Classroom presentations are among the most difficult tasks for middle school students, as they have to memorize information -- or at least the steps of the presentation -- and face a live audience of their classmates. The audience can quickly lose interest in an ordinary lecture, despite the fact that it is students -- not teachers -- presenting it. For this reason, students need to come up with compelling presentation ideas.
Instead of ordinary pictures, include caricatures or any other kind of funny images. Make sure they are relevant to the topic, instead of using them just for comic relief. You can find such pictures on Microsoft's Clip Art if you have Office applications. You can also download them from the Internet or even draw them yourself. Such pictures will make your classmates laugh, but will also focus them more on the presentation to learn why you included each specific picture.
Make the audience part of the presentation, by asking them questions and waiting for the answer that will allow you to move on. For example, when you are speaking about the United Kingdom and want to talk about the constituent countries, ask the audience if they know what those countries are. When a student mentions Scotland, start speaking about it. Separate note cards for each part of the lecture will come in handy in this type of presentation.
Instead of just speaking about cars, games consoles, clothes or anything tangible, bring them into the classroom. You can use them to show comprehensively how each object functions, or what it's made of. Your classmates can also get to hold the objects and familiarize themselves with them. When the presentation is not about objects you can have at home, such as a rocket or a spaceship, use your craft skills to create models of the objects yourself.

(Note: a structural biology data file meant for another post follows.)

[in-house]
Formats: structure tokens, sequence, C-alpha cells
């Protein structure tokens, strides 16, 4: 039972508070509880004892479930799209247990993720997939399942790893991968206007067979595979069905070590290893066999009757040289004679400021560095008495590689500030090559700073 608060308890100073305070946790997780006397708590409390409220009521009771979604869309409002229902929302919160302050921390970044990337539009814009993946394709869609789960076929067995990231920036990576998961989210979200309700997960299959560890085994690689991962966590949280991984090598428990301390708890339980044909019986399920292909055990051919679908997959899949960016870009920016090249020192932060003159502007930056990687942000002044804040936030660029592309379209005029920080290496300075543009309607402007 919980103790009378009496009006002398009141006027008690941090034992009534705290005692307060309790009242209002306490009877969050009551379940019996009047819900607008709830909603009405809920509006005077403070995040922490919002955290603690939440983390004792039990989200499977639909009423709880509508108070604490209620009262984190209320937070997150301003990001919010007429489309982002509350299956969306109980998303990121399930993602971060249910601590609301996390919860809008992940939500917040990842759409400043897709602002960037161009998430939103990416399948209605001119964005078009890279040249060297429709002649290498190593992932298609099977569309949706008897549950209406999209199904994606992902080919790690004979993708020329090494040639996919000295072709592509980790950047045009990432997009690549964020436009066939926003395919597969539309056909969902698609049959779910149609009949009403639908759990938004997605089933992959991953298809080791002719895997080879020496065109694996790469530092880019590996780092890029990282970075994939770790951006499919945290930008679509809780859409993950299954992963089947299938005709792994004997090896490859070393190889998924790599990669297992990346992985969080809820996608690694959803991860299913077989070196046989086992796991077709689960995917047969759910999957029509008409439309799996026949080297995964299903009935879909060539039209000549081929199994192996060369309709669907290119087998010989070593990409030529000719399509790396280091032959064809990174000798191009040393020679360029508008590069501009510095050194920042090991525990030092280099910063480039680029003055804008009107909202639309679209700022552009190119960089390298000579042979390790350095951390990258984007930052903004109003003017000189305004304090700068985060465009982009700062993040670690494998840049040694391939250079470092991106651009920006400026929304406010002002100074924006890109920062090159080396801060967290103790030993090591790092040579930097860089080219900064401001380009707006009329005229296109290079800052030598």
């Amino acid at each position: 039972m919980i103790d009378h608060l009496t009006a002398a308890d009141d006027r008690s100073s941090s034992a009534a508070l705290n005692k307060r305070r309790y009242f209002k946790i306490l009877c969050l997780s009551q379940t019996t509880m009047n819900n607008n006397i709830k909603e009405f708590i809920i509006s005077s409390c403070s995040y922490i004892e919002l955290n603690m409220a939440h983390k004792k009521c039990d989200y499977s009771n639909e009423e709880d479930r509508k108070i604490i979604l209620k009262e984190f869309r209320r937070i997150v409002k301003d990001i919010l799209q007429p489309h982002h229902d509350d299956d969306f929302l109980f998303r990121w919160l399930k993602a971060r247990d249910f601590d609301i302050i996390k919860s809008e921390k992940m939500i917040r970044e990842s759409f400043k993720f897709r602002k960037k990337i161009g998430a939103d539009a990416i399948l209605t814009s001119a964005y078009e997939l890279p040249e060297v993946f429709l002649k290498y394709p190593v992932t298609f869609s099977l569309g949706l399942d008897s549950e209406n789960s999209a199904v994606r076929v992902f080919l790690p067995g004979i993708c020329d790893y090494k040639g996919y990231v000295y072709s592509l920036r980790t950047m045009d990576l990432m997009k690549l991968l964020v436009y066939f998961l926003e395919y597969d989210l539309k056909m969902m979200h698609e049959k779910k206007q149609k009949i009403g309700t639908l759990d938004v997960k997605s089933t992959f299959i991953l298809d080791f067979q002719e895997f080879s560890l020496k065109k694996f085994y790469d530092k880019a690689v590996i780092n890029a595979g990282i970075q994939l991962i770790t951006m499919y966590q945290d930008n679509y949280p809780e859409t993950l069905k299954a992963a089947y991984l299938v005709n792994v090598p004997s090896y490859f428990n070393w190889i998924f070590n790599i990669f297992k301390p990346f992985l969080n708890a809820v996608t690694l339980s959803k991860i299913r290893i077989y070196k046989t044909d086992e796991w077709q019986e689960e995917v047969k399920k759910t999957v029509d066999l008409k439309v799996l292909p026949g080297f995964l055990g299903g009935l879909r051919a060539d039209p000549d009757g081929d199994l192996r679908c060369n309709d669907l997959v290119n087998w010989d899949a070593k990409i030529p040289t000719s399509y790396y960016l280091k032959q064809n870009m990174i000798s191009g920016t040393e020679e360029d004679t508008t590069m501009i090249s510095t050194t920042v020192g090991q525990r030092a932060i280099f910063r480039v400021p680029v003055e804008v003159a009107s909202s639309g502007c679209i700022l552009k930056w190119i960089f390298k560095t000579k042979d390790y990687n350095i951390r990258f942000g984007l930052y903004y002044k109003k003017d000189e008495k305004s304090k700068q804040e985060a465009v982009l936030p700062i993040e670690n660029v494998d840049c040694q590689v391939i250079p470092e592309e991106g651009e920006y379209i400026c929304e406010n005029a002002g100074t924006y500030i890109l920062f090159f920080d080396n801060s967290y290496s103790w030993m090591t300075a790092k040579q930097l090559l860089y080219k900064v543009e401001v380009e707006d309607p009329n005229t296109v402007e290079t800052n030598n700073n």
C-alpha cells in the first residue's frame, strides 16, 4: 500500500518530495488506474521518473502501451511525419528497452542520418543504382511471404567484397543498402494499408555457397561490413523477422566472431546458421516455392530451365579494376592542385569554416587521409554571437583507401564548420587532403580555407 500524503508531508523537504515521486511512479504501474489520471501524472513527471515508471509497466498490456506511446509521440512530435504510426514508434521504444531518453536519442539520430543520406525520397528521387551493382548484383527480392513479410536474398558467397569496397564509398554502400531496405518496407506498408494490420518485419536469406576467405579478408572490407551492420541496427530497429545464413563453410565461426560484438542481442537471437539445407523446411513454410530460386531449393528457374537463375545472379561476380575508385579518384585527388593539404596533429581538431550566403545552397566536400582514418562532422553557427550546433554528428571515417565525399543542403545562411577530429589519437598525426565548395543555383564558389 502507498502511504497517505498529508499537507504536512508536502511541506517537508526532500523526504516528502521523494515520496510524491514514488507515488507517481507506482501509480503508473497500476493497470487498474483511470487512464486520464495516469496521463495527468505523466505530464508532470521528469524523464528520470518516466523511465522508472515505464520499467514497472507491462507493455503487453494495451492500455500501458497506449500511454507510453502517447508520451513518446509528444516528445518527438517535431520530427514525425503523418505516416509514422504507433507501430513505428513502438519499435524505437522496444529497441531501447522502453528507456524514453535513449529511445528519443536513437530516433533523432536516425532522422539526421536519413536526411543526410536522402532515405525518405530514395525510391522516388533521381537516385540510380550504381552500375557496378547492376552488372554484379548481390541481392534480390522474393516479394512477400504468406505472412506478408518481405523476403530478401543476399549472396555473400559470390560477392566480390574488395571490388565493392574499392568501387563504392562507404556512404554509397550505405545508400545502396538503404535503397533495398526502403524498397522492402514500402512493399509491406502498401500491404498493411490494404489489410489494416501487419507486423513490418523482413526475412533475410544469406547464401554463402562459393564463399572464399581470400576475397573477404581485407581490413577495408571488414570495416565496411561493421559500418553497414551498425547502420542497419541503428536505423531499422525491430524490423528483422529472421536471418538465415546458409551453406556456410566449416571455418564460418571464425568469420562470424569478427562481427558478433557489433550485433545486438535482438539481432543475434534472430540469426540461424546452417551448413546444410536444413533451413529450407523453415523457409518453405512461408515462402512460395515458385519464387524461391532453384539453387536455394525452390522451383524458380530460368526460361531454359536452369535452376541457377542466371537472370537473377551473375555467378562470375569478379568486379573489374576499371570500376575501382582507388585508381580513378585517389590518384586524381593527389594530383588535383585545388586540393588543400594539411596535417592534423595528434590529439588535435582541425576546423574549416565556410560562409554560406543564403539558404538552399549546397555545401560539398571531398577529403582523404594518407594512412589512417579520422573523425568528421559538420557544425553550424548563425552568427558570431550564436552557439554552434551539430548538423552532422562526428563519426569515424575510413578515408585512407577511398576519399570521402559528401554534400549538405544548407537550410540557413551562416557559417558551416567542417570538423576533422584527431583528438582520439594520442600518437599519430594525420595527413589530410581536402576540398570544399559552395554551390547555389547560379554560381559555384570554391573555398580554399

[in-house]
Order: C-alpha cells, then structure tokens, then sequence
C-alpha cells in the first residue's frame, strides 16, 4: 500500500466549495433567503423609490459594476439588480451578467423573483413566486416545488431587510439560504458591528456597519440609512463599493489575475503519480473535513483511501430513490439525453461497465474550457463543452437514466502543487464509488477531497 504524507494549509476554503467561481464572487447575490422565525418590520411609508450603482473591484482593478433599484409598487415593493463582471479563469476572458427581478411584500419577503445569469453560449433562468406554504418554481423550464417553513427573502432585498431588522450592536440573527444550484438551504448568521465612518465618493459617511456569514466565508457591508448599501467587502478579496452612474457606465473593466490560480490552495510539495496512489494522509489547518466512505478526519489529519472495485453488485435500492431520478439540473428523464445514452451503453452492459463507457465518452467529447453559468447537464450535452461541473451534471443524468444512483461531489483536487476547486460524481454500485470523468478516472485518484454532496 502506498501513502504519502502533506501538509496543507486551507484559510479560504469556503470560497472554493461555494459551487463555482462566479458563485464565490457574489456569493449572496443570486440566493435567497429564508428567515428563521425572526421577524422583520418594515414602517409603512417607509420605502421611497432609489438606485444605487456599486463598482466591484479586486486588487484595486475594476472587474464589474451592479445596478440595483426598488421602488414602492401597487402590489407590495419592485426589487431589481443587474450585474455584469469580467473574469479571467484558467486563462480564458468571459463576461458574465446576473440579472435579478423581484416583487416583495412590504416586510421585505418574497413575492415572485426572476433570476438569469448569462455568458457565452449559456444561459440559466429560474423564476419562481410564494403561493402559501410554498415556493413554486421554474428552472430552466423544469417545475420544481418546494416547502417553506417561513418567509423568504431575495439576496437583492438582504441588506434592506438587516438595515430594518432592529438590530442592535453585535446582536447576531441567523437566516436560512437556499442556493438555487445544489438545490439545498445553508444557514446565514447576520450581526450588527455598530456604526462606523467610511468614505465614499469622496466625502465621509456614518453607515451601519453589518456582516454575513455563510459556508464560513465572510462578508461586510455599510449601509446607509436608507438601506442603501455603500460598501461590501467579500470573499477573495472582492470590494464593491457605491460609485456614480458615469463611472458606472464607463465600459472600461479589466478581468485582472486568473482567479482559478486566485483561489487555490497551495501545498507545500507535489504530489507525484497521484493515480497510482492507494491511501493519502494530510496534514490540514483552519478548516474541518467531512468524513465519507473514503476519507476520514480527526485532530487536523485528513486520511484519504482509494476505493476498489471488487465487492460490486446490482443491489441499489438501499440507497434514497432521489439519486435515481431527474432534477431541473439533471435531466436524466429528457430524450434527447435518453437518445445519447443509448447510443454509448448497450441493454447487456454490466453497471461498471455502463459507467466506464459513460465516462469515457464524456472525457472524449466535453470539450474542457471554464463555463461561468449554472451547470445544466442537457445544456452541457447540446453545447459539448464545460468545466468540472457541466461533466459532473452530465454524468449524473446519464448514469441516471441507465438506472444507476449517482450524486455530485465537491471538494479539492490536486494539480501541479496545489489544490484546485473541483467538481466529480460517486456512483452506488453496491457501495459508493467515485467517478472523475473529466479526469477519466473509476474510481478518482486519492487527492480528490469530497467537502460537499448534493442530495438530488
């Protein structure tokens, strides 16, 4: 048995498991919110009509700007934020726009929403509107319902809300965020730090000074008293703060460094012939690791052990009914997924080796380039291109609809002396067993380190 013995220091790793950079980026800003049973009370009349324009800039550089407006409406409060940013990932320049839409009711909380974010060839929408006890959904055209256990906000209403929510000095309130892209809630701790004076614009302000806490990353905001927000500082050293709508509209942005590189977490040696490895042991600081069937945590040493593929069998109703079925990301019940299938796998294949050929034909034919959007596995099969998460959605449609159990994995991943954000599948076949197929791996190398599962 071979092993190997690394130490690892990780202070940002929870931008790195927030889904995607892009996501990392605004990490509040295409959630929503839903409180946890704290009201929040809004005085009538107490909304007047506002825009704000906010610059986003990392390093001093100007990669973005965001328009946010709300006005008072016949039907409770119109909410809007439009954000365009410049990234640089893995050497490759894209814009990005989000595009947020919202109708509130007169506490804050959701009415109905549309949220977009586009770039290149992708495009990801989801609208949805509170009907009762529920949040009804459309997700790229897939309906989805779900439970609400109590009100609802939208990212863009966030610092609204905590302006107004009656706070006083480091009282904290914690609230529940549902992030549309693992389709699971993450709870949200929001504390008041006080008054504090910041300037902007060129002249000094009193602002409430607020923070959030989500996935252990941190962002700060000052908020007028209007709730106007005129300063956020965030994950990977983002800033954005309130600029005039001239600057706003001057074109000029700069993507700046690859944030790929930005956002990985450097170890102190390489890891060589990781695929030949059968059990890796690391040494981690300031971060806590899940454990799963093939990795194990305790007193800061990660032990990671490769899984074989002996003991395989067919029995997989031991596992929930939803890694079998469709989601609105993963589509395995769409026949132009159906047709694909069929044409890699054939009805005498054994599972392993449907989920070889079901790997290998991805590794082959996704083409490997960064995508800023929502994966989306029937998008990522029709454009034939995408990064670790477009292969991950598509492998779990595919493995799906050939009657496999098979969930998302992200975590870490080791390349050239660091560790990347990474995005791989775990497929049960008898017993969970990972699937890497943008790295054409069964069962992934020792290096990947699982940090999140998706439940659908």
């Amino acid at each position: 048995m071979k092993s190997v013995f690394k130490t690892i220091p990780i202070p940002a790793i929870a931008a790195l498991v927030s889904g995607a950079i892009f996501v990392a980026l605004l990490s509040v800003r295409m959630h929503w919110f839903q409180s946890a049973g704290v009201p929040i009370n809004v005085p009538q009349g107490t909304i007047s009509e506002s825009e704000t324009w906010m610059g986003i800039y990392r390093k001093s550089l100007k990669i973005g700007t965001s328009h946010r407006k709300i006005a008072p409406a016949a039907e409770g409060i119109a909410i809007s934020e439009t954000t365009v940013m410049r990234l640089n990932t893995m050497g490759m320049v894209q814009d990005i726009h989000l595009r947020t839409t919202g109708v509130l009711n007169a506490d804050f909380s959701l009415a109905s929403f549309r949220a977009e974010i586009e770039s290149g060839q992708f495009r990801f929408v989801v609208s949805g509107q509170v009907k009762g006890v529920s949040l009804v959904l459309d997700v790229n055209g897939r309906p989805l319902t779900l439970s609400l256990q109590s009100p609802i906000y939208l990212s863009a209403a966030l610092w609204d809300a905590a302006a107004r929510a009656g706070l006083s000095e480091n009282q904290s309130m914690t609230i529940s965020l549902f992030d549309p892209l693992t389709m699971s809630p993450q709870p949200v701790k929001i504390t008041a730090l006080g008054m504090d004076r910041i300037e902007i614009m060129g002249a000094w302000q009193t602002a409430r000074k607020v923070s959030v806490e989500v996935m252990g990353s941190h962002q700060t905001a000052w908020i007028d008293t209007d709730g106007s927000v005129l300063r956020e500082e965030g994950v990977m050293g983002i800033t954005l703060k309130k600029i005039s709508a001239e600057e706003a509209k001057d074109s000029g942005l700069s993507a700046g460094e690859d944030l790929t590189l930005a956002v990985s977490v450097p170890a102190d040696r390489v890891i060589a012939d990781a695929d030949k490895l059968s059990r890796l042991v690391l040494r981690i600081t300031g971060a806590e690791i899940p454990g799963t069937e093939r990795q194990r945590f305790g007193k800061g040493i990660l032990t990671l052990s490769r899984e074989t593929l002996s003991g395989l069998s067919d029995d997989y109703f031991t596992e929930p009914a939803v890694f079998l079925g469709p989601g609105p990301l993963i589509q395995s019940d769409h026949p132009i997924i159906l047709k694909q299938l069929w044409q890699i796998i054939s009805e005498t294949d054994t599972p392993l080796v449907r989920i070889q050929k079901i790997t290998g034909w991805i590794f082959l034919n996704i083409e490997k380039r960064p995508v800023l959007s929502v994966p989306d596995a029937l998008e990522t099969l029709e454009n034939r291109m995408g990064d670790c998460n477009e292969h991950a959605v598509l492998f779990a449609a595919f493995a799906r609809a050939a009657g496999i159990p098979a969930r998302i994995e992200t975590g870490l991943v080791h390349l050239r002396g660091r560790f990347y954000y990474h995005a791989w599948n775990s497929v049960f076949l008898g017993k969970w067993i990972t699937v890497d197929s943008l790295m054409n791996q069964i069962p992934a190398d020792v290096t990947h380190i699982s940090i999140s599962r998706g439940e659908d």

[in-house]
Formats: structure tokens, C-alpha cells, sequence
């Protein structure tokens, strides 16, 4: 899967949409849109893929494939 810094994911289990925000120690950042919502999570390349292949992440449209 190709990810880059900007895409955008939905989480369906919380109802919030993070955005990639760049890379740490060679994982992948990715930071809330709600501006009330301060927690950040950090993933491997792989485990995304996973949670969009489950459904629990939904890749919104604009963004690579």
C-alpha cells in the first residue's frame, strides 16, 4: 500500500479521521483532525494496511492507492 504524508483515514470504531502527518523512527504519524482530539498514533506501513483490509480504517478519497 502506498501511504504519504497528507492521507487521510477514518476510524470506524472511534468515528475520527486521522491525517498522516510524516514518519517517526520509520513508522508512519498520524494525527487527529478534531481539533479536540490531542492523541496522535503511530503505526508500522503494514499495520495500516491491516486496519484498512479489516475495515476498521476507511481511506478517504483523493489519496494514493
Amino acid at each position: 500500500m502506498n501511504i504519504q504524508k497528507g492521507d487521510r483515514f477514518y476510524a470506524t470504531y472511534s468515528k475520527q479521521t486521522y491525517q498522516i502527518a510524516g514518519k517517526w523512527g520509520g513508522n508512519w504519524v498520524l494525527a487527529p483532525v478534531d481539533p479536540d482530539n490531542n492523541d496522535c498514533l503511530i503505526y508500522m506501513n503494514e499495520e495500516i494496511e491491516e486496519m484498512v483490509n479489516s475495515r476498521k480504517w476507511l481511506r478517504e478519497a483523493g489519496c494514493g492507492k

If your presentation is about a historical figure, make a mask of his face and speak to your classmates in the first person. Download a picture of the figure's face from the Internet, edit it to resemble your face size and then print it. Open holes for the eyes and mouth with a pair of scissors, and punch two holes on the side to tie an elastic piece of string. Your classmates will have fun fantasizing the famous person narrating his story to the class.
Tasos Vossos has been a professional journalist since 2008. He has previously worked as a staff writer for "Eleftheros Tipos," a leading newspaper of Greece, and is currently a London-based sports reporter for Perform Sports Media in the United Kingdom. He holds a Bachelor of Arts in communication and media from the University of Athens.